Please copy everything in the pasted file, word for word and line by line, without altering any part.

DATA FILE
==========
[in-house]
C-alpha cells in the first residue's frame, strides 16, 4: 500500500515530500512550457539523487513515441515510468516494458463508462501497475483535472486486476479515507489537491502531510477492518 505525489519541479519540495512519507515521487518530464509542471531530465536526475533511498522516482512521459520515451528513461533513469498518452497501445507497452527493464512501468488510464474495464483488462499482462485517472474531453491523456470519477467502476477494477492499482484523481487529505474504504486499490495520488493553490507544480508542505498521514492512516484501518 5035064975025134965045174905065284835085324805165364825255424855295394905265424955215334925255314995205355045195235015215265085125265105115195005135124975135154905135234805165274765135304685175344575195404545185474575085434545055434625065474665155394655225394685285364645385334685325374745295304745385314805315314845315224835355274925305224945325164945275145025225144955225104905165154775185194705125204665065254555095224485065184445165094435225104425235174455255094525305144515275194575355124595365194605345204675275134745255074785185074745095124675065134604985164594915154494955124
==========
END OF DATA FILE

[in-house]
C-alpha cells in the first residue's frame, strides 16, 4: 500500500515530500512550457539523487513515441515510468516494458463508462501497475483535472486486476479515507489537491502531510477492518 505525489519541479519540495512519507515521487518530464509542471531530465536526475533511498522516482512521459520515451528513461533513469498518452497501445507497452527493464512501468488510464474495464483488462499482462485517472474531453491523456470519477467502476477494477492499482484523481487529505474504504486499490495520488493553490507544480508542505498521514492512516484501518 5035064975025134965045174905065284835085324805165364825255424855295394905265424955215334925255314995205355045195235015215265085125265105115195005135124975135154905135234805165274765135304685175344575195404545185474575085434545055434625065474665155394655225394685285364645385334685325374745295304745385314805315314845315224835355274925305224945325164945275145025225144955225104905165154775185194705125204665065254555095224485065184445165094435225104425235174455255094525305144515275194575355124595365194605345204675275134745255074785185074745095124675065134604985164594915154494955124